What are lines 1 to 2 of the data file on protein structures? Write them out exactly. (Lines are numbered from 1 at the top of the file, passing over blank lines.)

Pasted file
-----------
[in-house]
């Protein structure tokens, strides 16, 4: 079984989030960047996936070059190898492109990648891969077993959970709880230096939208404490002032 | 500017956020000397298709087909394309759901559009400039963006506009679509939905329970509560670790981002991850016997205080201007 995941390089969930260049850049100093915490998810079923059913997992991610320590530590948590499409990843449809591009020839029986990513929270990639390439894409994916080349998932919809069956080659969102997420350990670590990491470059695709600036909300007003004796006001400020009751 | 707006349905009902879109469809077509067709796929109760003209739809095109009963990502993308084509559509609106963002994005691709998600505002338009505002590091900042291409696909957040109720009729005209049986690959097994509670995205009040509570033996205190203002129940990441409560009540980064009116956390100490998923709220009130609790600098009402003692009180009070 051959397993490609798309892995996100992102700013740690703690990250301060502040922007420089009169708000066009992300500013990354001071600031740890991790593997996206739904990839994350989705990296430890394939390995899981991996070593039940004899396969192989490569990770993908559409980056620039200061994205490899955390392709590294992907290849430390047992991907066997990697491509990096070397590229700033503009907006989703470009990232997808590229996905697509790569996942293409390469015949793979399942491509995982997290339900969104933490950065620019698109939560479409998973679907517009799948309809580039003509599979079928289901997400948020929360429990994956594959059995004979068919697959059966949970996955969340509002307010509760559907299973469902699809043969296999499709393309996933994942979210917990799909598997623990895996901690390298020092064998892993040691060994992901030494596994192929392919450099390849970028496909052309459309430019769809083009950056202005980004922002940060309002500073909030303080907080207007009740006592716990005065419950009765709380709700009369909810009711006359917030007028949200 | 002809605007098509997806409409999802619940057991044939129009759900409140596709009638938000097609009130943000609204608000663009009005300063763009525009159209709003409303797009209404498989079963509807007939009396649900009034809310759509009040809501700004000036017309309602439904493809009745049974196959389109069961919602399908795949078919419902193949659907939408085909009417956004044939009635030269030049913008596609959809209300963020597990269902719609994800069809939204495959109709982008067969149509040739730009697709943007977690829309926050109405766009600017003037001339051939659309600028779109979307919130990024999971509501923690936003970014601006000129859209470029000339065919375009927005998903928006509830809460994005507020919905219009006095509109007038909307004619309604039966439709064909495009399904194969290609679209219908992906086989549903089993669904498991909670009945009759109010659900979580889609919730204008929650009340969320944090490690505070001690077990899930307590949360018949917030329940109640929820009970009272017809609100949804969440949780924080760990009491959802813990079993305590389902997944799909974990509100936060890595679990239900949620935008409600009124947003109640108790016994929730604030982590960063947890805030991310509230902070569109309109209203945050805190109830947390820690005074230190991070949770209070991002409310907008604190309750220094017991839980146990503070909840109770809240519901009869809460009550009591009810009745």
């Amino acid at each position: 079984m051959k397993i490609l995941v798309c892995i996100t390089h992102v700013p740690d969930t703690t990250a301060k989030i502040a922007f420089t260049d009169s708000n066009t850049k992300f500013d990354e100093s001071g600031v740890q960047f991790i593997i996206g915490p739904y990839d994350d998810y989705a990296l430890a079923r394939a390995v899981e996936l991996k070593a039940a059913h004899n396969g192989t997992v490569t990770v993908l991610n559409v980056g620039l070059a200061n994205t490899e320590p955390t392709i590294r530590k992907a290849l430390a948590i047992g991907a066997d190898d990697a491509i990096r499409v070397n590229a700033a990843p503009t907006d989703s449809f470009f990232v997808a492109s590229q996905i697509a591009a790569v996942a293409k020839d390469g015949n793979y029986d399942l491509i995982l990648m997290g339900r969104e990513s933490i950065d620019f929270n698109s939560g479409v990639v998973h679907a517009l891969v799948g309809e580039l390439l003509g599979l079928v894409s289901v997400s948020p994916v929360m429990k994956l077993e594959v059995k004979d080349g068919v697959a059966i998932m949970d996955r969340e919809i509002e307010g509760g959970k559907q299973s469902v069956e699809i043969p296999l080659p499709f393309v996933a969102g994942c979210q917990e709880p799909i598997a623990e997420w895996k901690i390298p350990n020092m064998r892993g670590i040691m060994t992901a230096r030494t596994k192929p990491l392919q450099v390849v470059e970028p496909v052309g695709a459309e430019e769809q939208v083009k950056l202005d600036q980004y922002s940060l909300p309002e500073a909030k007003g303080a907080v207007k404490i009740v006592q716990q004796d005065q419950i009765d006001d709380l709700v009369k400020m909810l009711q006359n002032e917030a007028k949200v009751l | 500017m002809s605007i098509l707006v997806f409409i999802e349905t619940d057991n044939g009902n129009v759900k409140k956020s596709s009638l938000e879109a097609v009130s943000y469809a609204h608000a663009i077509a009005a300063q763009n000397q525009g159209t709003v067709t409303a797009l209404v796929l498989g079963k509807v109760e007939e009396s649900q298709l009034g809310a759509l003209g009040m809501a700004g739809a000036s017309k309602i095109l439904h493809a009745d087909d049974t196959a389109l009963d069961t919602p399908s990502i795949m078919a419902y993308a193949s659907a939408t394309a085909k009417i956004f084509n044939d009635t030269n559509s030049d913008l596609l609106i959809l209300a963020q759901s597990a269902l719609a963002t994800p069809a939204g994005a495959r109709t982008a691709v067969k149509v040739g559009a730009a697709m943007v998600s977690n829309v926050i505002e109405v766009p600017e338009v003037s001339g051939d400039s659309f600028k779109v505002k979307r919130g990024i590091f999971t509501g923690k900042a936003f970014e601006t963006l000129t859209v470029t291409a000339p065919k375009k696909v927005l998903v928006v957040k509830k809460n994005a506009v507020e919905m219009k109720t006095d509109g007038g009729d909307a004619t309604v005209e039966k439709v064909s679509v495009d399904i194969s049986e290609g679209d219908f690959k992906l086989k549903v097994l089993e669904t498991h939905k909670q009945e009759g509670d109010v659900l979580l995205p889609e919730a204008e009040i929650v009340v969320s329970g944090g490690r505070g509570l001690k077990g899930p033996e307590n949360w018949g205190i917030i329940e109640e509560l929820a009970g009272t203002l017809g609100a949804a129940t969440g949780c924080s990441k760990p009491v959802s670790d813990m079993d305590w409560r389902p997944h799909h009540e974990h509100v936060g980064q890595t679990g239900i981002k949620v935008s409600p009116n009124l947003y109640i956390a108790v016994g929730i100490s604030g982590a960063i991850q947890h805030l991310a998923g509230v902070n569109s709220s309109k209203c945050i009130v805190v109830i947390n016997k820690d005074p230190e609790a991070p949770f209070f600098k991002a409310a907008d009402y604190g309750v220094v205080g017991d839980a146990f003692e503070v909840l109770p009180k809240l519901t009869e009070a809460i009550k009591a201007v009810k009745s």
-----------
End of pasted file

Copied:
[in-house]
């Protein structure tokens, strides 16, 4: 079984989030960047996936070059190898492109990648891969077993959970709880230096939208404490002032 | 500017956020000397298709087909394309759901559009400039963006506009679509939905329970509560670790981002991850016997205080201007 995941390089969930260049850049100093915490998810079923059913997992991610320590530590948590499409990843449809591009020839029986990513929270990639390439894409994916080349998932919809069956080659969102997420350990670590990491470059695709600036909300007003004796006001400020009751 | 707006349905009902879109469809077509067709796929109760003209739809095109009963990502993308084509559509609106963002994005691709998600505002338009505002590091900042291409696909957040109720009729005209049986690959097994509670995205009040509570033996205190203002129940990441409560009540980064009116956390100490998923709220009130609790600098009402003692009180009070 051959397993490609798309892995996100992102700013740690703690990250301060502040922007420089009169708000066009992300500013990354001071600031740890991790593997996206739904990839994350989705990296430890394939390995899981991996070593039940004899396969192989490569990770993908559409980056620039200061994205490899955390392709590294992907290849430390047992991907066997990697491509990096070397590229700033503009907006989703470009990232997808590229996905697509790569996942293409390469015949793979399942491509995982997290339900969104933490950065620019698109939560479409998973679907517009799948309809580039003509599979079928289901997400948020929360429990994956594959059995004979068919697959059966949970996955969340509002307010509760559907299973469902699809043969296999499709393309996933994942979210917990799909598997623990895996901690390298020092064998892993040691060994992901030494596994192929392919450099390849970028496909052309459309430019769809083009950056202005980004922002940060309002500073909030303080907080207007009740006592716990005065419950009765709380709700009369909810009711006359917030007028949200 | 002809605007098509997806409409999802619940057991044939129009759900409140596709009638938000097609009130943000609204608000663009009005300063763009525009159209709003409303797009209404498989079963509807007939009396649900009034809310759509009040809501700004000036017309309602439904493809009745049974196959389109069961919602399908795949078919419902193949659907939408085909009417956004044939009635030269030049913008596609959809209300963020597990269902719609994800069809939204495959109709982008067969149509040739730009697709943007977690829309926050109405766009600017003037001339051939659309600028779109979307919130990024999971509501923690936003970014601006000129859209470029000339065919375009927005998903928006509830809460994005507020919905219009006095509109007038909307004619309604039966439709064909495009399904194969290609679209219908992906086989549903089993669904498991909670009945009759109010659900979580889609919730204008929650009340969320944090490690505070001690077990899930307590949360018949917030329940109640929820009970009272017809609100949804969440949780924080760990009491959802813990079993305590389902997944799909974990509100936060890595679990239900949620935008409600009124947003109640108790016994929730604030982590960063947890805030991310509230902070569109309109209203945050805190109830947390820690005074230190991070949770209070991002409310907008604190309750220094017991839980146990503070909840109770809240519901009869809460009550009591009810009745």